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State Department figure gave green light to Caracas. The current administration’s policy on Venezuela was designed by John Maisto, U.S. ambassador to the country under President Clinton and director for hemispheric affairs on President George W. Bush’s National Security Council.  It amounts to: “Watch what they do, not what they say.” But the key to understanding the Venezuelan government and the threat it represents for the region is to understand that it means what it says — and it says what it means. The fact that there may be a time lag between a revolutionary statement and corresponding action by the Venezuelan governmental provides poor justification for ignoring the march to autocracy in Venezuela.

Venezuela is unlike other leftist governments in region. The Venezuelan strongman’s conduct has now become an international issue. Were it merely a matter of socialist or populist domestic policies and anti-U.S. rhetoric – a staple of Latin American politics for three generations – Washington might be able to get away with conducting business as it has (and does) with so many other countries in the region. But Venezuela stands in stark contrast to the leftist leaders of Argentina, Brazil, Chile, and Uruguay.  While there are reasons for concerns about these leaders’ own residual extremism, they have not, to date, behaved like dictators committed to exporting revolution.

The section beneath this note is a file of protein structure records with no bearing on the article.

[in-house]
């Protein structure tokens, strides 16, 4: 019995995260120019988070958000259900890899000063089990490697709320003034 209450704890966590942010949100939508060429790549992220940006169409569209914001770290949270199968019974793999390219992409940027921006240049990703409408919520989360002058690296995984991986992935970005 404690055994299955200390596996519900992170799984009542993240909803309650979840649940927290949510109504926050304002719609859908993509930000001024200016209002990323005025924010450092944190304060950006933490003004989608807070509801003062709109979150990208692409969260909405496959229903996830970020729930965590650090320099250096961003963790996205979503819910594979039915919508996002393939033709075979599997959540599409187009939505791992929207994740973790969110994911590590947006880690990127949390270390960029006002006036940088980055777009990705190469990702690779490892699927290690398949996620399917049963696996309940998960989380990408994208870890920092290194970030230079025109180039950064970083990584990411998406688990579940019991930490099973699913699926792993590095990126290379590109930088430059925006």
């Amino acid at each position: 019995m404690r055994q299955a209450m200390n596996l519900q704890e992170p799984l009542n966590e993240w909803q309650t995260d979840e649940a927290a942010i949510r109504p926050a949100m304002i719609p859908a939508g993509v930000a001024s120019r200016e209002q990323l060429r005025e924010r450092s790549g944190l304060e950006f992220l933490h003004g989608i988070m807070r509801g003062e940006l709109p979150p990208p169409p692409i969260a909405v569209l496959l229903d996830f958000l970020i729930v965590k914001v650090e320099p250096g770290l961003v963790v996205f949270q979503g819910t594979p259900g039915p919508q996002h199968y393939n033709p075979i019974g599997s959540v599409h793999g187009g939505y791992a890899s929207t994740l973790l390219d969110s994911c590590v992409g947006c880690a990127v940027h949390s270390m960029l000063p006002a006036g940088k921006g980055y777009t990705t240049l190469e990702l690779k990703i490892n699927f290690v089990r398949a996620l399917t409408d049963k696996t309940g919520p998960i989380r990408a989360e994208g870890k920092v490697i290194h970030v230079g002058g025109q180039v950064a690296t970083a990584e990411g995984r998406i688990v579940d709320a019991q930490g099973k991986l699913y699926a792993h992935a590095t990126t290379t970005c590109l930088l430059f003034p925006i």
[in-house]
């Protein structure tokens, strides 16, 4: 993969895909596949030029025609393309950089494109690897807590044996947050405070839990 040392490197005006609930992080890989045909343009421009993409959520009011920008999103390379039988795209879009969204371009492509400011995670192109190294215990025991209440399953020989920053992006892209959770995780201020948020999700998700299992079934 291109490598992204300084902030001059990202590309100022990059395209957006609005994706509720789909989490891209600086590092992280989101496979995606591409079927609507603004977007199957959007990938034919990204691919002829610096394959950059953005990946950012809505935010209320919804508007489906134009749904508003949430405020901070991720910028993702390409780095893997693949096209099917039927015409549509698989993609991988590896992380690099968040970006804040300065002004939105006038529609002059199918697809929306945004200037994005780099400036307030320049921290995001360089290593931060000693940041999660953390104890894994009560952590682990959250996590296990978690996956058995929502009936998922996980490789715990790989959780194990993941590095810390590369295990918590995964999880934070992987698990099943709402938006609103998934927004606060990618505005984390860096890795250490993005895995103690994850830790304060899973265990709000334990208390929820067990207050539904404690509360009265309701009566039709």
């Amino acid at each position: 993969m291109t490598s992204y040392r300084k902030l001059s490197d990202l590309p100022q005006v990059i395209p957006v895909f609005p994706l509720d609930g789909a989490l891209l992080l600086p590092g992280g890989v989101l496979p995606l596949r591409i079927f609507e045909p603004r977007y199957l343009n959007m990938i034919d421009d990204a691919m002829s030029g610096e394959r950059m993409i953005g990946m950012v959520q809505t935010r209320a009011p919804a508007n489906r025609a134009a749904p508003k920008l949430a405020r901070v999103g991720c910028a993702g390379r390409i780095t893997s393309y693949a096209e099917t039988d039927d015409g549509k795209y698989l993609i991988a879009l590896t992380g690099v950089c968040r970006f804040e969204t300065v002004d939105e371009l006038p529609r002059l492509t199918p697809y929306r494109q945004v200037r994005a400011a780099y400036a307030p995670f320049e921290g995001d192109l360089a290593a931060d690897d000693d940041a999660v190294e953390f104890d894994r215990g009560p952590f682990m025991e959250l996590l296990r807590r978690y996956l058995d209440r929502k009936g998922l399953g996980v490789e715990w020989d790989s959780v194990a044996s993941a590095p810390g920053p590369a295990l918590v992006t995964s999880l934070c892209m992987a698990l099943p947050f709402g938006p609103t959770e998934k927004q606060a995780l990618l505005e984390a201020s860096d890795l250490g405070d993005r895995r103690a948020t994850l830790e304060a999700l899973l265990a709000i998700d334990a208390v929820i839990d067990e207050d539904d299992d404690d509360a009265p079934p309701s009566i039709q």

Destabilization of other democracies. The Venezuelan government has extensive funding ties to destabilizing forces in Bolivia,Colombia,Ecuador, and Nicaragua, countries teetering on the edge of political and social turmoil, or worse.Venezuela’s instruments include lawless guerilla organizations fomenting volatility and legitimized revolutionary organizations that sloganeer democracy and seek power through the ballot box.  The Venezuelan government wishes to attain electoral victories in order to pursue the Bolivarian model of control in each of these countries.

During the 1980s, Fidel Castro and the Soviet Union fomented guerrilla wars in Central America. President Ronald Reagan and his very able foreign policy team stopped them. The strife in Central America, however, had important repercussions. Millions of people were displaced. Nearly one million Central Americans immigrated into the United States in search of safety, and even today, the economic consequences of grinding poverty and the failed left-wing movements of the 1980s continue to push hundreds of thousands of Central Americans to seek entry into the United States through legal and illegal means.

$50 billion in annual oil revenue can finance a lot of trouble.  In 2004, Venezuela was the United States’ sixteenth-largest trading partner with $50 billion in yearly hard currency income.  That is more than the combined yearly incomes of all of Central America during the 1980s crises. Further, the population of the countries that form the fallout zones of Venezuela’s projected instability exceeds 100 million.Venezuela has more energy resources than Iraq and supplies one-fifth of American oil consumption. Given its vast resources and investments in exporting revolution, if Venezuela succeeds with its plans the Central American instability of two decades ago will seem modest in comparison.

U.S. asset: Goodwill of Venezuelan people. The lack of a coherent U.S. policy towards Venezuela is profoundly frustrating given that, unlike the Venezuelan government and its paid supporters, the majority of Venezuelans have great affection for America and its freedoms. Data obtained from the Pew Research Center surveys on “Global Attitudes” indicate that, although much of the world—and nearly all of Latin America—resents and mistrusts the United States, the population of Venezuela ranks among the greatest global admirers of the United States and its people. The Venezuelan government knows this and is funding numerous “educational” programs to shift affinity away from the United States.

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